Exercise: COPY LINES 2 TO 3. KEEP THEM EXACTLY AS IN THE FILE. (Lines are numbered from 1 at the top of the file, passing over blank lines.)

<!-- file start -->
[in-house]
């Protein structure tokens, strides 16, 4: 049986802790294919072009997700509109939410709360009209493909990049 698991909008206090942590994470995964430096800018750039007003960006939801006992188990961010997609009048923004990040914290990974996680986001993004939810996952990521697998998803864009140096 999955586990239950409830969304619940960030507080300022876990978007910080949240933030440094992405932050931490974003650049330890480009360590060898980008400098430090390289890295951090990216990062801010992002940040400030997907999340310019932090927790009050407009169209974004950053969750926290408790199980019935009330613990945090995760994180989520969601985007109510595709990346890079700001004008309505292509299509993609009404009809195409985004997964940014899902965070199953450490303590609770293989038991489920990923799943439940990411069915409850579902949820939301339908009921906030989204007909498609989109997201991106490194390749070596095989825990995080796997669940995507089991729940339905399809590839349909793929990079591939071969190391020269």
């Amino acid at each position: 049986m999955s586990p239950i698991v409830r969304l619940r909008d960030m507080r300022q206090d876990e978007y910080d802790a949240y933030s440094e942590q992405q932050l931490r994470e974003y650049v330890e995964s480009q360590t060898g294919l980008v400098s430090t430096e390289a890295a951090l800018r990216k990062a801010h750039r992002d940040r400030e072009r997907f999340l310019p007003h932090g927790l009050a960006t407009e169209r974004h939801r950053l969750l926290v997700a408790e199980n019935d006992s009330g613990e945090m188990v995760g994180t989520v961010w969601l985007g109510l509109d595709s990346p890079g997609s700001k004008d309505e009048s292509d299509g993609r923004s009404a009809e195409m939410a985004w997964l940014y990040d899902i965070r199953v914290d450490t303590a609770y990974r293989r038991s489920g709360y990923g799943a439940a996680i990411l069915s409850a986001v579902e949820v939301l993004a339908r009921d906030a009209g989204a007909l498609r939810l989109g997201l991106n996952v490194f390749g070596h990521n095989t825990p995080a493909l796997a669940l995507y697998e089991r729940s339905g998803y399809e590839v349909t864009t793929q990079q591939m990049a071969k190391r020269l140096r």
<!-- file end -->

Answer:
């Protein structure tokens, strides 16, 4: 049986802790294919072009997700509109939410709360009209493909990049 698991909008206090942590994470995964430096800018750039007003960006939801006992188990961010997609009048923004990040914290990974996680986001993004939810996952990521697998998803864009140096 999955586990239950409830969304619940960030507080300022876990978007910080949240933030440094992405932050931490974003650049330890480009360590060898980008400098430090390289890295951090990216990062801010992002940040400030997907999340310019932090927790009050407009169209974004950053969750926290408790199980019935009330613990945090995760994180989520969601985007109510595709990346890079700001004008309505292509299509993609009404009809195409985004997964940014899902965070199953450490303590609770293989038991489920990923799943439940990411069915409850579902949820939301339908009921906030989204007909498609989109997201991106490194390749070596095989825990995080796997669940995507089991729940339905399809590839349909793929990079591939071969190391020269």
């Amino acid at each position: 049986m999955s586990p239950i698991v409830r969304l619940r909008d960030m507080r300022q206090d876990e978007y910080d802790a949240y933030s440094e942590q992405q932050l931490r994470e974003y650049v330890e995964s480009q360590t060898g294919l980008v400098s430090t430096e390289a890295a951090l800018r990216k990062a801010h750039r992002d940040r400030e072009r997907f999340l310019p007003h932090g927790l009050a960006t407009e169209r974004h939801r950053l969750l926290v997700a408790e199980n019935d006992s009330g613990e945090m188990v995760g994180t989520v961010w969601l985007g109510l509109d595709s990346p890079g997609s700001k004008d309505e009048s292509d299509g993609r923004s009404a009809e195409m939410a985004w997964l940014y990040d899902i965070r199953v914290d450490t303590a609770y990974r293989r038991s489920g709360y990923g799943a439940a996680i990411l069915s409850a986001v579902e949820v939301l993004a339908r009921d906030a009209g989204a007909l498609r939810l989109g997201l991106n996952v490194f390749g070596h990521n095989t825990p995080a493909l796997a669940l995507y697998e089991r729940s339905g998803y399809e590839v349909t864009t793929q990079q591939m990049a071969k190391r020269l140096r």